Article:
The Triangulum Galaxy - Messier 33

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The third largest galaxy in the Local Group is Messier 33, the Triangulum Galaxy which is barely visible to the naked eye, even in the darkest skies. It is also the farthest permanent object that can be seen without a telescope.

The first written note about this galaxy was made more than a century before Messier. Giovanni Battista Hodierna Italian astronomer wrote about an object located in the Triangle and whose brightness was similar to the brightness of M33. This note was published in his work called De systemate orbis cometici; deque admirandis coeli caracteribus (About the system of cometary orbits and the wonderful objects in the sky). Messier - not knowing about this work - has re-discovered the galaxy in 1764 and added it to his catalogue as the 33rd object. Twenty years later William Herschel added four of the galaxy's HII regions to his catalogue as separate objects (NGC 604, NGC 588, NGC 592, NGC 595). In 1850 Triangulum Galaxy was described as a spiral nebula by Lord Rosse. In the 1920's Edwin Hubble successfully identified classic Cepheid variables in it, which he could use to determine the distance of M33. The results he got did support his point of view in the debate of the era about wether spiral nebulae are part of the Milky Way, or not. As we know already, Hubble was right, these objects are much too far to be part of our galaxy.

Its distance is 2.5-3 million light-years approximately and its diameter is 60 thousand light-years, which is about half of the diameter of the Milky Way. It consists of 40 billion stars only, dwarfed by the 400 billion stars of our Galaxy, and the 1000 billion stars in the Andromeda Galaxy. A giant black hole is located in the core of M33 with an estimated mass of 3000 solar masses, and the most powerful ULX known in the Local Group. ULXs or ultra luminous X-ray sources are objects that emit more X-ray radiation than any known stellar phenomenon, but not as much as active galactic nuclei do. We don't exactly know what these objects are, and how do they work, but according to recent theories they may be X-ray radiation emitted by accretion discs around intermediate-mass black holes.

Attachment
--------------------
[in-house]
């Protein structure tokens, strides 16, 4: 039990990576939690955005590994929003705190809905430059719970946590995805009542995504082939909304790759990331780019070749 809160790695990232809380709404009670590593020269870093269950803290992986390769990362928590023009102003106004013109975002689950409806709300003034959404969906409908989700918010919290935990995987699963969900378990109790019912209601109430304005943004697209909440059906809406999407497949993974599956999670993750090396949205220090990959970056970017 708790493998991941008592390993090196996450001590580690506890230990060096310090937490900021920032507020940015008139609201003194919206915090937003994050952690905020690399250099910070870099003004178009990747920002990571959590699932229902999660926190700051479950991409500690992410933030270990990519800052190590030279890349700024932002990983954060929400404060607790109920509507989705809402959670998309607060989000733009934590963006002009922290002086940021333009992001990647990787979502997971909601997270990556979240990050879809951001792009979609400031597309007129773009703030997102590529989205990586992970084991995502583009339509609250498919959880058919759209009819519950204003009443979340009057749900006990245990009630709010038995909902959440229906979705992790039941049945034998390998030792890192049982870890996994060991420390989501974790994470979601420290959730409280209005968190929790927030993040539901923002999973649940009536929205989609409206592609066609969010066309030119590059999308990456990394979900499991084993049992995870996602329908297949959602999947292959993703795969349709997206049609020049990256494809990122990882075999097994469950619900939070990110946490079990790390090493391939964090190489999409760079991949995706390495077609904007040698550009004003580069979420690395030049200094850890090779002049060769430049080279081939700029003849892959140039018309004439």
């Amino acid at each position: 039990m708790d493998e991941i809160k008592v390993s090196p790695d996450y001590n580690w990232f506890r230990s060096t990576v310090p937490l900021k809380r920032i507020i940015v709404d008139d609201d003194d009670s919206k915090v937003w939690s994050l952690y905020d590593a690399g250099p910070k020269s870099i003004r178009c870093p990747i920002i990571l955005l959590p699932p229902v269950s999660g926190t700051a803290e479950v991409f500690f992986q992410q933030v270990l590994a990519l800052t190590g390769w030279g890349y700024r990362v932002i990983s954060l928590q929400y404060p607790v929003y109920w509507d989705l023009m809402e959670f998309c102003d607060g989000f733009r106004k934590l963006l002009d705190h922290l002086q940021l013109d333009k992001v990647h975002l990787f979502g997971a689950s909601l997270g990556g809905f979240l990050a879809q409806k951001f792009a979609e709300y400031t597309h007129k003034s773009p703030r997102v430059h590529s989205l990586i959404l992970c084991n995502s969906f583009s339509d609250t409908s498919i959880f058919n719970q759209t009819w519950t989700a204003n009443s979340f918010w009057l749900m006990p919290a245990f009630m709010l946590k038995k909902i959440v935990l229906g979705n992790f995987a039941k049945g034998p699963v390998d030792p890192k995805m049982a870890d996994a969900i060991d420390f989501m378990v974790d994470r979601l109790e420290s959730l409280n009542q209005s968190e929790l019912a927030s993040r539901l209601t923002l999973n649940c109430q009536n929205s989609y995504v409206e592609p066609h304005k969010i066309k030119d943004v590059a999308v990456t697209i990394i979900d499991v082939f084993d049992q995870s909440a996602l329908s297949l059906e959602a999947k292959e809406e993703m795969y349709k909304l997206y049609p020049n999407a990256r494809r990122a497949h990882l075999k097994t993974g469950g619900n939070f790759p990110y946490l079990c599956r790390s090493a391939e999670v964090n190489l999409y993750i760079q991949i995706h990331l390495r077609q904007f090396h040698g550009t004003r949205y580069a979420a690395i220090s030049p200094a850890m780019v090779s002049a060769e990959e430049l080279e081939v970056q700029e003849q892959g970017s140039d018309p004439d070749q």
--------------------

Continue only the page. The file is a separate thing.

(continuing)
M33 also contains the biggest known black hole that was formed by the gravitational collapse of a single star. The object named M33 X-7 was found on images made by Chandra X-ray telescope. It is almost 16 times more massive than our Sun. The black hole is orbiting a star and fortunately we are exactly in the plane of the orbit, therefore the black hole transits in front of the star in every 3.5 days.

In 2004 a dim tidal tail formed of stars and hydrogen was found between the Triangulum Galaxy and the Andromeda Galaxy, providing evidence that these two galaxies has been in gravitational interaction in the past. Actually there is also an estimation that it happened about 2-8 billion years ago. Proper motion of M33 was calculated using data acquired by by VLBA in 2005. It turned out M33 is moving towards Andromeda Galaxy. Based on the former interaction and the direction of movement it is probably that M33 is a satellite galaxy of Andromeda.

Destiny of M33 is not yet known for sure, as many of the measurements are not accurate enough. What we know for sure is that Andromeda Galaxy and Milky Way will collide in 4 billion years from now. Triangulum Galaxy will either collide with Andromeda Galaxy, get torn apart by and merge with Andromeda before the two large galaxies collide, or it will merge with Milky Way before the two giants collide. The most probable outcome is that M33 will orbit the new giant galaxy formed by the merger of Andromeda and Milky Way for a while, before the new galaxy tears it apart.


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